By Rachel S. Hutto, MS, Ed.S, LPC

There are many definitions of trauma that are used by counselors. Some are super technical and others a bit more understandable. All have their value. The definition that often makes the most sense to me and to the families and children I work with is – anything that is TOO MUCH! TOO FAST! When we have experiences that are too much too fast our body’s natural survival response system gets overwhelmed often leaving us stuck with uncomfortable or even seriously problematic symptoms. Some common challenges children healing from trauma are dealing with are: disrupted sleep, being scared easily and worrying often, hyperactivity, difficulty focusing, challenges following directions, not wanting to leave a safe adult for normal childhood activities such as playing with friends and going to school, and stomach aches or other health concerns.

Domestic violence situations are full of too much too fast experiences; the rage that comes out of “nowhere”, the yelling that wakes us from sleep, the startling siren sounds and blinding lights of the ambulance taking a parent away, the stunning silence when the fight is over, the waking in the morning to find you are home alone with no one to feed you breakfast.

Helping children heal from trauma requires the involvement of a safe adult. With that relationship securely in place (and assuming the family is no longer involved with the domestic violence situation), children are able to do amazingly resilient in counseling. Resilience can be thought of the ability to bounce back in the face of challenges.

I often start the counseling process with both education about the impact of trauma on a child and helping everyone involved in developing skills for self-regulation. I have found it really helpful for families to understand that we are created with a triune brain. This basically means we have three primary parts to our brain. All the parts have very important and connected purposes. The top front of our brain (neocortex) is what allows us to think and make decisions. The emotional brain (limbic system) is how we feel sad, happy, proud, mad, etc. The base of our brain and the spinal cord (reptilian brain) is where we have our stress response system. So, when something stressful happens (AKA too much too fast!) this part of us tells our body to go into fight, flight or freeze responses so that we can survive. Pretty amazing actually; we are designed to survive! Sometimes these normal and necessary survival responses don’t turn off after the traumatic experience is over. This doesn’t mean that anything is wrong, it just means the event was too much too fast! This is why kids can become “stuck on” in patterns of behaviors that are aggressive (fight), anxious (flight) or withdrawn (freeze) after a trauma, for example. Good news! Because fight, flight and freeze behaviors are needed and expected responses, this means children can use self-regulation skills to get unstuck and heal from the trauma.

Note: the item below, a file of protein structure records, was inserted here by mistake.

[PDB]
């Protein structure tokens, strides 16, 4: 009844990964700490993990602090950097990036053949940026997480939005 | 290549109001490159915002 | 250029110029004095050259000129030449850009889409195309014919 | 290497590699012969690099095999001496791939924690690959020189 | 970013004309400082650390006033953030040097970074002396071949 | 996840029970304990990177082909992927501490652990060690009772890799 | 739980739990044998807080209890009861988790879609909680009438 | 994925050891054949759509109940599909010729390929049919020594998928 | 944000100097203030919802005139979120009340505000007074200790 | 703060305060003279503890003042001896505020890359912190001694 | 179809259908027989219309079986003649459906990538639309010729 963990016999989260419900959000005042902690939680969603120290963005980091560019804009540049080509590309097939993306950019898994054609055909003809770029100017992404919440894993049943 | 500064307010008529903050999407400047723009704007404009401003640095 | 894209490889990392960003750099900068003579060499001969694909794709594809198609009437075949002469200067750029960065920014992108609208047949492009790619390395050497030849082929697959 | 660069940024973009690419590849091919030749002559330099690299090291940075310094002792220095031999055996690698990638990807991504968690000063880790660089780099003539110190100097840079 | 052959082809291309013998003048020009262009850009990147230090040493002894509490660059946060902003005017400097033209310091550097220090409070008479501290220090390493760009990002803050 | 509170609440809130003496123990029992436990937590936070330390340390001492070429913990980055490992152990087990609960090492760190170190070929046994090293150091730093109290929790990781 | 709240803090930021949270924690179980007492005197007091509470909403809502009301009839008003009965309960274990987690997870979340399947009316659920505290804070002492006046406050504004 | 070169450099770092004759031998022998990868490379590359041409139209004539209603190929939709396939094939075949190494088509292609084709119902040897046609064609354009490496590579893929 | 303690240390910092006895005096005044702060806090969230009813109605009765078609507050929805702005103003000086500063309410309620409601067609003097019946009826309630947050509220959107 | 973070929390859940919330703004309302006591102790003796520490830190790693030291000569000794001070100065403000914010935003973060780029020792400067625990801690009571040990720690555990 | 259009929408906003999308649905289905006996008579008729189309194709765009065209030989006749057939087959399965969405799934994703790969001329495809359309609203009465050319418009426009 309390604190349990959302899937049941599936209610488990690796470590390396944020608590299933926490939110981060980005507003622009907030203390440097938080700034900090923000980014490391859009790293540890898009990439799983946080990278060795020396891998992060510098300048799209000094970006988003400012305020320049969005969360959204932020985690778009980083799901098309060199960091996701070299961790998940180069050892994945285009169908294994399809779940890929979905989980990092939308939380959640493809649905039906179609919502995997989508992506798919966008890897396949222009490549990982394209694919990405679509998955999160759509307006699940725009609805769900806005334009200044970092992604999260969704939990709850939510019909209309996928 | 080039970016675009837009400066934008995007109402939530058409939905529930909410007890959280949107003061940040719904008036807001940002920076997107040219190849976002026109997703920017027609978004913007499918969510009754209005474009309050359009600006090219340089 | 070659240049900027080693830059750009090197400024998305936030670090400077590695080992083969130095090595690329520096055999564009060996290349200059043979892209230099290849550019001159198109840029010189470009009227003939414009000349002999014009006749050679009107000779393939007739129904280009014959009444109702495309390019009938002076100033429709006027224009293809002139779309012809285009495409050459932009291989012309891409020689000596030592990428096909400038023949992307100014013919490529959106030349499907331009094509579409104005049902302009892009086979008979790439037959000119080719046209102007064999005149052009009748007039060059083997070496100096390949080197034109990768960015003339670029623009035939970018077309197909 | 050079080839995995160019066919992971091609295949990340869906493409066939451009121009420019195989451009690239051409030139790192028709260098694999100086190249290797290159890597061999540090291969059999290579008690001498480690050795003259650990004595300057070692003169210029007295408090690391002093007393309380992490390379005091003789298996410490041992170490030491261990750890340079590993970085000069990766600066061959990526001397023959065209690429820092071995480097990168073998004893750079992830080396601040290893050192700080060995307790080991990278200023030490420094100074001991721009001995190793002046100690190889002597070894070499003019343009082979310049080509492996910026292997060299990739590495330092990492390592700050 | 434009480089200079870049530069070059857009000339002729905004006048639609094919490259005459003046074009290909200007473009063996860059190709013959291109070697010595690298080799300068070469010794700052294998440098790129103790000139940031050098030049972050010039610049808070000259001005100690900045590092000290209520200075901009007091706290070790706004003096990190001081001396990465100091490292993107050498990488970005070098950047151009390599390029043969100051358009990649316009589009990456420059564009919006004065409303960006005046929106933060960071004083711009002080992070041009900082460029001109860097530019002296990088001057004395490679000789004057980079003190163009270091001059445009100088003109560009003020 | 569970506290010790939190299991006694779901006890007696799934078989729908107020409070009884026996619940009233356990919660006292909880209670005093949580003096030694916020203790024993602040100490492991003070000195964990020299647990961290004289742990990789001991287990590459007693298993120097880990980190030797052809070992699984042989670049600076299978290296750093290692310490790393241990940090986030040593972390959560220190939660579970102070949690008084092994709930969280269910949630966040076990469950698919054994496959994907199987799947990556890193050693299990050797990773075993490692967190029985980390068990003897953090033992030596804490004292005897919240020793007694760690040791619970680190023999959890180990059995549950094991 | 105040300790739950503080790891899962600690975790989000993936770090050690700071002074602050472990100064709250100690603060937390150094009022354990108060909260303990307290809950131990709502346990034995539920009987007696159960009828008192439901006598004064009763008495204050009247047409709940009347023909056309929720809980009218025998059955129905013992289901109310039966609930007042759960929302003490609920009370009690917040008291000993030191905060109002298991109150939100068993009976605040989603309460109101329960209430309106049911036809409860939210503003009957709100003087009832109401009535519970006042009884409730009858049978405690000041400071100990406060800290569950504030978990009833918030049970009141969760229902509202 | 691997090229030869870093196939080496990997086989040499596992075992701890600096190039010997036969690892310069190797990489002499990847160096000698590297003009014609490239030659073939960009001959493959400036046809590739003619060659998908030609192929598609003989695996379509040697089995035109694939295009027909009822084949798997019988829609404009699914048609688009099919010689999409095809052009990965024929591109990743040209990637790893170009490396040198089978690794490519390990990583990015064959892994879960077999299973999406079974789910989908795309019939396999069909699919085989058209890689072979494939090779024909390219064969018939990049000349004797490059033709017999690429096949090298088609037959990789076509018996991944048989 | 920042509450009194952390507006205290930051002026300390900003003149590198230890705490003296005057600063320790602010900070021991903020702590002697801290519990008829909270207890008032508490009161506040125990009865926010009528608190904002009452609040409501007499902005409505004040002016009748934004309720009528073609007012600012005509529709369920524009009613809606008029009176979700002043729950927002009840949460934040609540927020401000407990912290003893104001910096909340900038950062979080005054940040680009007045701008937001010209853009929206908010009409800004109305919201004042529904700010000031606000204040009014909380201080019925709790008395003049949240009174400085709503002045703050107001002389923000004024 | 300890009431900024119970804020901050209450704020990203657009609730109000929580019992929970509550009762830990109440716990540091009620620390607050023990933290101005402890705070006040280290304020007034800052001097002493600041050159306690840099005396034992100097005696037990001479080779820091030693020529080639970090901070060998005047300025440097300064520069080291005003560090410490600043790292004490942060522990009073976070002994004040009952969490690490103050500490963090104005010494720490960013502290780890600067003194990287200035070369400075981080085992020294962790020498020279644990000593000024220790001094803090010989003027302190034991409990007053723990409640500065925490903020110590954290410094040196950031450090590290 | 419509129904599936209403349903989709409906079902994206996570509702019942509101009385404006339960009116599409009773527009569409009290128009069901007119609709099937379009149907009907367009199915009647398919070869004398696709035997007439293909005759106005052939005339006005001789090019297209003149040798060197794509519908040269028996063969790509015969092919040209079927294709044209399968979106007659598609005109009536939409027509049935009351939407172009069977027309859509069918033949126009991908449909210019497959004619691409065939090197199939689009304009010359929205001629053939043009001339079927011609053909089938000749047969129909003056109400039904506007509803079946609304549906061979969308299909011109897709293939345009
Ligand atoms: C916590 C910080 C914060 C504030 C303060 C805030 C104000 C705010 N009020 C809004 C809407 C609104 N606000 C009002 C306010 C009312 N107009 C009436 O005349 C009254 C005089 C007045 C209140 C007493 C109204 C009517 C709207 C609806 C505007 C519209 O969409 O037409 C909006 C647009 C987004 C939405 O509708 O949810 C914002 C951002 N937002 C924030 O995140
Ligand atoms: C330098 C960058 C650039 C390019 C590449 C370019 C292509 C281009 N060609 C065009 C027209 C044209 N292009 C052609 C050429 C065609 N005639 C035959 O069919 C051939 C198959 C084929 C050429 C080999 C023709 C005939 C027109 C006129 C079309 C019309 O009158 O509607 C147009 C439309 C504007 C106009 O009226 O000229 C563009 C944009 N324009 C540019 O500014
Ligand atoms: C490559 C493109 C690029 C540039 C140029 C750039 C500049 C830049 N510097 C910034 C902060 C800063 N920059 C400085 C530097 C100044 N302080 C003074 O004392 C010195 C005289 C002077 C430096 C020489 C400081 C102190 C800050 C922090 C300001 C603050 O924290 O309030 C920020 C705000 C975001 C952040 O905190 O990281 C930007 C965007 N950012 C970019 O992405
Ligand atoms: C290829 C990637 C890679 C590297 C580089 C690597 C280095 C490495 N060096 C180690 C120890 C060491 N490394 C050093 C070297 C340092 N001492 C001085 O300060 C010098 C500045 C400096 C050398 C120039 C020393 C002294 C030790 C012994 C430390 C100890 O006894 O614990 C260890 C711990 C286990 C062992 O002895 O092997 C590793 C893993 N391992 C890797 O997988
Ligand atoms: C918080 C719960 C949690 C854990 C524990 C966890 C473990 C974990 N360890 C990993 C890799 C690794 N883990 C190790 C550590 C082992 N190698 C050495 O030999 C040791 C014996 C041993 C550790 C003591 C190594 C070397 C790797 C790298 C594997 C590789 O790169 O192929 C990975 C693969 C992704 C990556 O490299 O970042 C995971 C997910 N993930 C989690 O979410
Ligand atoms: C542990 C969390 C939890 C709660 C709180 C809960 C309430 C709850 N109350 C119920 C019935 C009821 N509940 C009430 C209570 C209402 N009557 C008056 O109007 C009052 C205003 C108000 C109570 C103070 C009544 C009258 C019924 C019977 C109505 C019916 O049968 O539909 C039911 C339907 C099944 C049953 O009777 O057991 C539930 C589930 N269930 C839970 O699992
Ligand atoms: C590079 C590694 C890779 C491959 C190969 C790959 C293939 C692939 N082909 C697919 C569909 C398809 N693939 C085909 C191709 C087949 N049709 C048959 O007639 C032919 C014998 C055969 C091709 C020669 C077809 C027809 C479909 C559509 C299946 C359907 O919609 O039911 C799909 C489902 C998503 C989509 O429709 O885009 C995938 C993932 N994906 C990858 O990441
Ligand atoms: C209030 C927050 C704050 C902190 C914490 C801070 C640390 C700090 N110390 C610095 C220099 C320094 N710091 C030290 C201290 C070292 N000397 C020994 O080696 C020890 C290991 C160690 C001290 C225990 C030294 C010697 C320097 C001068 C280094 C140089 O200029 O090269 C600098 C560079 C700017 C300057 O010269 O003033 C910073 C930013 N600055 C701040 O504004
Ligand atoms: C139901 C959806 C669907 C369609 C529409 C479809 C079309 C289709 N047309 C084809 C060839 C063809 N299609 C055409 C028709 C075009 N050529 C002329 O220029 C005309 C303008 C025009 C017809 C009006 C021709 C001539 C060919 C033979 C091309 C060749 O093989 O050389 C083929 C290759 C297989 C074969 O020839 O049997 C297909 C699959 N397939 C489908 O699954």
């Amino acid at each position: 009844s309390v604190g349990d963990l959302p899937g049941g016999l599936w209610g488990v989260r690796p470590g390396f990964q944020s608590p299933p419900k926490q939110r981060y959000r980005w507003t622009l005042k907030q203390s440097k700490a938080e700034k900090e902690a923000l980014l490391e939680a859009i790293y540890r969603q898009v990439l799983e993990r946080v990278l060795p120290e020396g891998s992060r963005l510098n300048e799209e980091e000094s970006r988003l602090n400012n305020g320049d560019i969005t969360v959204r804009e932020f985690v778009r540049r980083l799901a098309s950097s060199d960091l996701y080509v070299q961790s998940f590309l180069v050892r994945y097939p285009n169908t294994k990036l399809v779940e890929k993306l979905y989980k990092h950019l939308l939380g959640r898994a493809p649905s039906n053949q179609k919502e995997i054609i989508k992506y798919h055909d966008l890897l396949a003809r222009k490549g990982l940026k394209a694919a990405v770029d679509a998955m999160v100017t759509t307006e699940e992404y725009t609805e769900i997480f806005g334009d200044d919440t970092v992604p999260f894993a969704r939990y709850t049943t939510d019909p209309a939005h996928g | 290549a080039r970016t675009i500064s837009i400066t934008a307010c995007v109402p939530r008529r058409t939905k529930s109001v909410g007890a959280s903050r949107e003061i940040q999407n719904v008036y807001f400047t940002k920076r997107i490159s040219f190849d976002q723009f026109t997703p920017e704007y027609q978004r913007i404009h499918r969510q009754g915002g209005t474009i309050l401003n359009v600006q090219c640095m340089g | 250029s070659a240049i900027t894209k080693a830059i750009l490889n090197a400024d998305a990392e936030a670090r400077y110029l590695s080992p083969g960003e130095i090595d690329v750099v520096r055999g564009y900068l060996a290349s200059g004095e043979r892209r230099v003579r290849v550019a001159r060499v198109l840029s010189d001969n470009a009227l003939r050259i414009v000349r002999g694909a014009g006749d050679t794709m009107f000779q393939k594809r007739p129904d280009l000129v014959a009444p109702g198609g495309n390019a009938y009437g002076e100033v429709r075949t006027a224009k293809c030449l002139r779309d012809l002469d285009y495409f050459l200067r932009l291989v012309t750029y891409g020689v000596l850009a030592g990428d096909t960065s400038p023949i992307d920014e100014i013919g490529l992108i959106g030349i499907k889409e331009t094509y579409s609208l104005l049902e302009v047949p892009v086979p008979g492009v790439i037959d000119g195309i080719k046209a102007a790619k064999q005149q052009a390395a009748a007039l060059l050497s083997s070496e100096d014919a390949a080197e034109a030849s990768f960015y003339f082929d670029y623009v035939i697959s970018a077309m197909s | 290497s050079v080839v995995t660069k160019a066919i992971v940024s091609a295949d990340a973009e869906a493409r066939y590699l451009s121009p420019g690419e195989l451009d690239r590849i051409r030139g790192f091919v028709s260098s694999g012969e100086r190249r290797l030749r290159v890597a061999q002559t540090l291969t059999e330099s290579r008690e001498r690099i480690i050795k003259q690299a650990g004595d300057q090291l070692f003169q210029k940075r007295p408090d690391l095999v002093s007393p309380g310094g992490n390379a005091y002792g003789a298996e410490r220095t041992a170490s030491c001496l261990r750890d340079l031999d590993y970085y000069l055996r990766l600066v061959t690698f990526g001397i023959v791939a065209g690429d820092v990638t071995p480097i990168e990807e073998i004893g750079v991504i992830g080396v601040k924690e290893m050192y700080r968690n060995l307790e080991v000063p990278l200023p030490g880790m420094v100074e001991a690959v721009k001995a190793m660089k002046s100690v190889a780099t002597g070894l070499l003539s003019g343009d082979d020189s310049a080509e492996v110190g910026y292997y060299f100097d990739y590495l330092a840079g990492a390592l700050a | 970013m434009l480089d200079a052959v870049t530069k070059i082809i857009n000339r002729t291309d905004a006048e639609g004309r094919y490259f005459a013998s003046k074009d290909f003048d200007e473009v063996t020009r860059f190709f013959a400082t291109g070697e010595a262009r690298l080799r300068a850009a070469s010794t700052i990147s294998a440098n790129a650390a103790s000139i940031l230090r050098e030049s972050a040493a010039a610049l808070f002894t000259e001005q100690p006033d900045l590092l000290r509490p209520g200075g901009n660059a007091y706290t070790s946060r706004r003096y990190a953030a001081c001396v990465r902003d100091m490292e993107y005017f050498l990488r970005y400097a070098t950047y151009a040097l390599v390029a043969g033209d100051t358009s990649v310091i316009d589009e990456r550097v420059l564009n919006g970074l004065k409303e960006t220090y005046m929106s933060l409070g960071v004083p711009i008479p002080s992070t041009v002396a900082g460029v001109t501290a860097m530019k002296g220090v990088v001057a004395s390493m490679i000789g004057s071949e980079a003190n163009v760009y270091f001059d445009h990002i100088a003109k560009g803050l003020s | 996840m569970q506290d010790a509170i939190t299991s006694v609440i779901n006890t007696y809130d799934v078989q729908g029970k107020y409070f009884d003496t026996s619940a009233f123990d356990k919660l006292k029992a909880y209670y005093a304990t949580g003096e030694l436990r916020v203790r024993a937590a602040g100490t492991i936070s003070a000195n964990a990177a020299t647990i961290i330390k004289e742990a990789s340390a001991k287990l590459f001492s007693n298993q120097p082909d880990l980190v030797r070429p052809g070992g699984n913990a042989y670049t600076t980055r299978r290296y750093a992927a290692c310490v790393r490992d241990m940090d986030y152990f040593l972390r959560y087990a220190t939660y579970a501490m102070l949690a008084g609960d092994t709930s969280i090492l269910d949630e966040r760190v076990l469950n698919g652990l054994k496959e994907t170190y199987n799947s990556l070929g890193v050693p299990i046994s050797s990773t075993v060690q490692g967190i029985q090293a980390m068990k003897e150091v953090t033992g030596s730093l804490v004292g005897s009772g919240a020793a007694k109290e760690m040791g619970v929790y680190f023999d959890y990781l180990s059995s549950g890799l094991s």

Self-regulation skills look different for every child and family. Generally, though, they are skills for moving a child from being stuck and overwhelmed to being unstuck and underwhelmed. So, it may look like learning specialized ways of breathing, contained expressions of anger by acting out fight impulses, or bouncing on trampolines to move from freeze into mobility.

Remember everyone already has the natural capacity for resilience! Too much! Too fast! Does not have to mean too much for forever.

 

Rachel Hutto, MS, Ed.S, LPC, is a professional counselor and owner of Be Still Counseling, PLLC where she specializes in trauma healing and somatic psychotherapy. You can learn more at www.bestillpllc.com.

Save

Tagged on: